There were no differences in total lipid contents of flesh, brain, head kidney, midgut or hindgut among the dietary treatments (Tables 35). In liver, WCO-fed fish displayed the highest lipid contents (p < 0.05), with no difference between fish fed FO or DCO diets (Table 3). The fatty acid compositions showed some tissue-specific differences although they all largely reflected dietary fatty acid compositions (Tables 35). In this respect, muscle (flesh) of fish fed diet DCO showed higher proportions of EPA, DPA and DHA as well as n-3 LC-PUFA and n-6 PUFA, than fish fed either FO or WCO (Table 3). This was true also in absolute terms, with DCO-fed fish showing 931 mg of n-3 LC-PUFA per portion (130 g fillet) compared to only 587 mg and 494 mg in fish fed FO or WCO, respectively (S1 Fig). The proportions of EPA were also significantly higher in flesh, head kidney, midgut and hindgut in fish fed DCO than those fed the FO or WCO diets. The percentages of DHA in liver, head kidney, midgut and hindgut were equivalent in fish fed DCO to those fed diet FO. The percentages of DPA were significantly higher in all tissues, other than brain, in fish fed DCO compared to fish fed the other diets. In general, dietary effect on fatty acid composition were not as pronounced in brain as in the other tissues, with no differences among treatments in any of the totals for fatty acid groups or DHA and DPA (Table 4). Differences were observed between midgut and hindgut fatty acid profiles, particularly with DHA, with no differences in levels of this fatty acid between fish fed the three diets in midgut, whereas higher DHA levels were observed in hindgut of fish fed FO and DCO (Table 5).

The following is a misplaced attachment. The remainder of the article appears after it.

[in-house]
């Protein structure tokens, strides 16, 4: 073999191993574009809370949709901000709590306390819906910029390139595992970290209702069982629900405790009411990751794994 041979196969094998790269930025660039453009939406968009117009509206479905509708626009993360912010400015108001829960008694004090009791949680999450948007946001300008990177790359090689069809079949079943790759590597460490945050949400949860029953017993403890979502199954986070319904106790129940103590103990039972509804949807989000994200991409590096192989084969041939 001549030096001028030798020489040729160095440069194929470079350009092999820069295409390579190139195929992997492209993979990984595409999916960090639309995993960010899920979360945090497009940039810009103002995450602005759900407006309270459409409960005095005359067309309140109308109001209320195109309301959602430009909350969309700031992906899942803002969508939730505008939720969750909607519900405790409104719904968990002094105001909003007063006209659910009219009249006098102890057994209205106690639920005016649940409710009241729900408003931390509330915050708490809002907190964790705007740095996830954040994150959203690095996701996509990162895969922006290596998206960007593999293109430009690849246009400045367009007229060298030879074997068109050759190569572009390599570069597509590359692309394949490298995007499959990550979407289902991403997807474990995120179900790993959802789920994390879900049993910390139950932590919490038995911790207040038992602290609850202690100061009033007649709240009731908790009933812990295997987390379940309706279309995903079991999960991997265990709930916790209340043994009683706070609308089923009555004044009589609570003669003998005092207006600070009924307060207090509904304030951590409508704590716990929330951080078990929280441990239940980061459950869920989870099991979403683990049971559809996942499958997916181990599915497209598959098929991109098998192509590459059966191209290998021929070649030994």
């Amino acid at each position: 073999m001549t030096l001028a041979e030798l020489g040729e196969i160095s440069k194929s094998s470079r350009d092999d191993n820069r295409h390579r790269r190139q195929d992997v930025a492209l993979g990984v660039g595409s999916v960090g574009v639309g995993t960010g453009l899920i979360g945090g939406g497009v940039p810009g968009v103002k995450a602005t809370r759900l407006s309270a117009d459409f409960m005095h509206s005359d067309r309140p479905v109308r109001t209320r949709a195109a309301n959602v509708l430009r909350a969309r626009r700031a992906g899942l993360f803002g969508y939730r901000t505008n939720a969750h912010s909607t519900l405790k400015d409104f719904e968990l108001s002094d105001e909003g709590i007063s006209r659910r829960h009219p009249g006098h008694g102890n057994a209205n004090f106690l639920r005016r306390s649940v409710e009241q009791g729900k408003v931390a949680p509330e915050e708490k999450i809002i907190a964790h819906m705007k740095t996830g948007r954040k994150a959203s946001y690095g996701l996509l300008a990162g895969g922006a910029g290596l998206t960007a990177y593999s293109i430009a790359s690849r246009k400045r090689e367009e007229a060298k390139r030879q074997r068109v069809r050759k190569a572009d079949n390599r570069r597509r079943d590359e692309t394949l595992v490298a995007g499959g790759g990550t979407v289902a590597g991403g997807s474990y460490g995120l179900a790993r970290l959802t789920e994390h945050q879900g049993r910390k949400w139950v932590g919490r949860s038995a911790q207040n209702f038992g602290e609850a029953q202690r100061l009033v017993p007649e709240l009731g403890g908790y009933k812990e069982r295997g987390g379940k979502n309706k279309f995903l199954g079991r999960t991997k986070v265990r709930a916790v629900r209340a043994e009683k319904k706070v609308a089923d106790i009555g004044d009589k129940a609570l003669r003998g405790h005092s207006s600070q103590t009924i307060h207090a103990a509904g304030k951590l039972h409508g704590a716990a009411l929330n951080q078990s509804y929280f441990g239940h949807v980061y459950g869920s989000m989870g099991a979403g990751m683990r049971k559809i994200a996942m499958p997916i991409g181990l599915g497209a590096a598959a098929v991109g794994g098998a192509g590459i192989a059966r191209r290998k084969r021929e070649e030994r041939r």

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Table 3. Lipid contents (percentage of wet weight) and fatty acid compositions (percentage of total fatty acids) of total lipid of flesh and liver after feeding the experimental diets for 12 weeks.

https://doi.org/10.1371/journal.pone.0175415.t003

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Table 4. Lipid contents (percentage of wet weight) and fatty acid compositions (percentage of total fatty acids) of total lipid of the brain and head kidney (n = 3) after feeding the experimental diets for 12 weeks.

https://doi.org/10.1371/journal.pone.0175415.t004

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Table 5. Lipid contents (percentage of wet weight) and fatty acid compositions (percentage of total fatty acids) of total lipid of midgut and hindgut (n = 3) after feeding the experimental diets for 12 weeks.

https://doi.org/10.1371/journal.pone.0175415.t005

Plasma biochemistry

Two-way ANOVA showed that the factor “time” was significant for all the parameters, whereas significant differences with “diet” were only observed for chloride and alkaline phosphatase (ALP) (Table 6). Additionally an interaction between “diet” and “time” was observed for osmolarity (p = 0.024).

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Table 6. Two-way ANOVA results of the plasma parameters in fish at the end of the feeding trial and after the challenge test.

https://doi.org/10.1371/journal.pone.0175415.t006

Histological evaluation

There were no significant differences in the number of goblet cells (GC) among the dietary treatments in either mid (p = 0.451) or hindgut (p = 0.369) (Table 7). No significant differences were observed between treatment groups in GC colour in mid or hindguts. There appeared to be a higher number of magenta GC present in midgut in DCO-fed fish, whereas the number of these cells seemed to be higher in hindgut in fish fed WCO, albeit these trends were not significant. No differences were observed in any of the other assessed parameters in either mid or hindgut. Liver of salmon fed WCO showed lower scores in terms of hepatocyte cytoplasm (LHC; p = 0.018) and hepatic lipid intracytoplasmic vacuolization (HV; p = 0.017), with no differences in liver nuclei (LN; p = 0.076; Table 7). Liver PAS staining also differed among fish fed the dietary treatments with fish fed FO showing the highest score (p = 0.031).

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Table 7. Individual score and overall mean for the different parameter used to assess the midgut, hindgut and the liver in Atlantic salmon fed the three experimental feeds.

https://doi.org/10.1371/journal.pone.0175415.t007

Midgut transcriptome